Research Project Introduction: Immigration Detention in Hong Kong

The project began in July 2020 and will run through June 2023. This will be the first detailed study of immigration detention in Hong Kong, and will add significantly to comparative analysis of immigration detention in East Asia.

The team, Prof. Surabhi Chopra, Raquel Amador and Chloe Fung from the Faculty of Law, Chinese University of Hong Kong, examines the functioning and effects of immigration detention law, policy and practice, with a focus on survivors of torture, victims of human trafficking, and low-income migrant workers.

Based upon their findings, they develop actionable, evidence-based guidelines for improving the system.

This project is funded by the Research Impact Fund of the Hong Kong Research Grants Council, which operates under the University Grants Committee (UGC).

For more information, see Immigration Detention in Hong Kong.

Appointment of New Associate Director

The Centre for Criminology (the “Centre”) is pleased to announce that Dr. Julie Ham (“Dr. Ham”) has been appointed as an Associate Director of the Centre with effect from 1st September 2021.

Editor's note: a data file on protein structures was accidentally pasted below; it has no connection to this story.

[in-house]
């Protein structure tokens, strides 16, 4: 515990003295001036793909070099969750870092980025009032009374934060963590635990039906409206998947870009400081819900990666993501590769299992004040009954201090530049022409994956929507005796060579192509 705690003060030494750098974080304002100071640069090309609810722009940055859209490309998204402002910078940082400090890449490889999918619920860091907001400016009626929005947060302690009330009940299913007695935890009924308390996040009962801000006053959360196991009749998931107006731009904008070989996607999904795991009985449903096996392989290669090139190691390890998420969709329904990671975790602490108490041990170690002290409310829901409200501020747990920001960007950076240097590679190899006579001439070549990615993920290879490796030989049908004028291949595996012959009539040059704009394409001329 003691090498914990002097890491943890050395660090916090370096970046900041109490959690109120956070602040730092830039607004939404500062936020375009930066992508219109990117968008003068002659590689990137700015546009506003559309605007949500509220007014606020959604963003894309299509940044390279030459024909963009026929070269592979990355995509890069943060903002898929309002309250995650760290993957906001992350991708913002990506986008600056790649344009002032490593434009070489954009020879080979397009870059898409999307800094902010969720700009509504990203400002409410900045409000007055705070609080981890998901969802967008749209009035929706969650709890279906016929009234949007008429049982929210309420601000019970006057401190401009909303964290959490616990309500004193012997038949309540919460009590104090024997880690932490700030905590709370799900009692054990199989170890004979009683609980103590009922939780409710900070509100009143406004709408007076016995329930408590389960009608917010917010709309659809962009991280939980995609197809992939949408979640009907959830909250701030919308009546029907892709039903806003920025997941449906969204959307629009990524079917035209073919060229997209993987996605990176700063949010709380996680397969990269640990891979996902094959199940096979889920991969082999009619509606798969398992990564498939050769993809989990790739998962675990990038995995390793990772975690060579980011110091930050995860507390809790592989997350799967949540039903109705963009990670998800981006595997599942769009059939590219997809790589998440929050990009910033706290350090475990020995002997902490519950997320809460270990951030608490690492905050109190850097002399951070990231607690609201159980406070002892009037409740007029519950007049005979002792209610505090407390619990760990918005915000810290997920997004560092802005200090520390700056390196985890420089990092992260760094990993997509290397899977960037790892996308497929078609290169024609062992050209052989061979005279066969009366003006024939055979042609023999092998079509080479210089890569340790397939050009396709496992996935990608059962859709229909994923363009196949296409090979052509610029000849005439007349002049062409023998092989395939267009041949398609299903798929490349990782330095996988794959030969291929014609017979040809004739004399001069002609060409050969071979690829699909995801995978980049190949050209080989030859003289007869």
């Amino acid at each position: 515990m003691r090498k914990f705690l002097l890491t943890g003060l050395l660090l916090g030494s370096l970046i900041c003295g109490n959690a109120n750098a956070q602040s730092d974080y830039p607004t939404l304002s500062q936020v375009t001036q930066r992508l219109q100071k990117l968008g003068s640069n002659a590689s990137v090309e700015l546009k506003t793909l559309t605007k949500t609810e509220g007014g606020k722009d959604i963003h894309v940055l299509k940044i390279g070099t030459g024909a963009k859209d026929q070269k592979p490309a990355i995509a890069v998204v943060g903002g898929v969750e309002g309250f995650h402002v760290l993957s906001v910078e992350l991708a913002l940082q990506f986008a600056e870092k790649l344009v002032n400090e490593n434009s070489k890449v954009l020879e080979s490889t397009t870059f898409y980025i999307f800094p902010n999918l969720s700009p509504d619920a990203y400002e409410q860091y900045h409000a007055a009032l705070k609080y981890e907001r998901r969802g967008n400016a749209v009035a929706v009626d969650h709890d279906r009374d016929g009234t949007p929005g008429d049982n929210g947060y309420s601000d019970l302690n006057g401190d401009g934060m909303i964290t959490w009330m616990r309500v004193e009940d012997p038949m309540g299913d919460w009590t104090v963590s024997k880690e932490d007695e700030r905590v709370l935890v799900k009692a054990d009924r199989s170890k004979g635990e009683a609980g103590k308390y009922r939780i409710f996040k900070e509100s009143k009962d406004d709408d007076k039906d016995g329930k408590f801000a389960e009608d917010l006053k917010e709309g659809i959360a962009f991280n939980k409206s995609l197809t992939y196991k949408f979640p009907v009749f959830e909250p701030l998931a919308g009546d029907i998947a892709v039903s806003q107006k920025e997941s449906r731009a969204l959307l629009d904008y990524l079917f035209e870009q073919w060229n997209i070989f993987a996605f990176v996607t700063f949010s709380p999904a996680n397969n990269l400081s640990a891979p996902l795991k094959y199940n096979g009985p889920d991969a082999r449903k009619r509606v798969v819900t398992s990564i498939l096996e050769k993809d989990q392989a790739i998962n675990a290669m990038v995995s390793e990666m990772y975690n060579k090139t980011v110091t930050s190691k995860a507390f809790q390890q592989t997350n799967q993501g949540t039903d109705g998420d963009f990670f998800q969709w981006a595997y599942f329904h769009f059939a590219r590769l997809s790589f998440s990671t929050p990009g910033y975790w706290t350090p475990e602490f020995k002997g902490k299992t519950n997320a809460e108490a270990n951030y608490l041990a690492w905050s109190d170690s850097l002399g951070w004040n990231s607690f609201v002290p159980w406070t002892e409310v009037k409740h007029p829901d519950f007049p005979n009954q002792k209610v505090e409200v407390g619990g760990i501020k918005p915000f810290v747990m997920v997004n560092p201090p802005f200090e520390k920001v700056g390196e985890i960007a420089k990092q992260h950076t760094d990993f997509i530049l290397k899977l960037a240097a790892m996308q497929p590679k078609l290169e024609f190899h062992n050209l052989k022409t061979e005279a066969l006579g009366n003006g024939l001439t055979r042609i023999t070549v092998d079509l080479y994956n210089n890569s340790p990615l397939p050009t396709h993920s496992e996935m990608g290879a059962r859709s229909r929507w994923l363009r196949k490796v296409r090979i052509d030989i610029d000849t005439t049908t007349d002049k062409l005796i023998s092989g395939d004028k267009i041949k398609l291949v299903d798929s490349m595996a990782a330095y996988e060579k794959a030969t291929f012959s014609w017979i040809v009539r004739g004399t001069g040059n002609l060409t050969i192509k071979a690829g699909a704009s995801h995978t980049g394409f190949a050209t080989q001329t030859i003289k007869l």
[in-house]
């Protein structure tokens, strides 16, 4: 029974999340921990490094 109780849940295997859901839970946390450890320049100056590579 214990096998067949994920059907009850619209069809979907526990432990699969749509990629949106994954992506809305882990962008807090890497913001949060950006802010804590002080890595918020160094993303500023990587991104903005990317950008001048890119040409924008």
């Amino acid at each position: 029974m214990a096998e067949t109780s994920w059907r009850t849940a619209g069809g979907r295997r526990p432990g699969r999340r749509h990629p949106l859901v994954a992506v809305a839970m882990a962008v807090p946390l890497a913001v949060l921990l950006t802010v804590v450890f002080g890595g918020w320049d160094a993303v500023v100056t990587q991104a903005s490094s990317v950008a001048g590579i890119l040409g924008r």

Dr. Ham’s research is grounded in ongoing engagement with community-based organizations and international networks working for migrant rights, sex worker rights and social change. She has published on domestic work, sex work, anti-trafficking, gender and migration, feminist participatory action research, and activist efforts by trafficking survivors, sex workers and domestic workers. Prior to joining the Department of Sociology, Julie worked with the Border Crossing Observatory (Monash University), the Global Alliance Against Traffic in Women (GAATW) and with community-based research projects and organizations in Canada, working with sex workers, immigrant and refugee communities, women substance users, low-income urban communities, and anti-violence organisations.

Her recent research explores knowledge production and cultural production by migrants in Hong Kong through participatory and visual methodologies. For more information, see Mobile Methodologies and Migrant Knowledges.

Event promotion: Refugee Protection in Hong Kong Today Online Talk

Online Talk: Refugee Protection in Hong Kong Today 

Speaker: Surabhi Chopra
Raquel Amadopr
Chloe Fung
Date: 2021.03.31 (Wed)
Time: 5:30 p.m. - 7:00 p.m.
Venue: Online (zoom session details will be given after registration).
Language: English

This talk will focus on people seeking asylum / refugees in present-day Hong Kong. We will discuss the forces that drive people to seek asylum in Hong Kong and the circumstances in which they live here.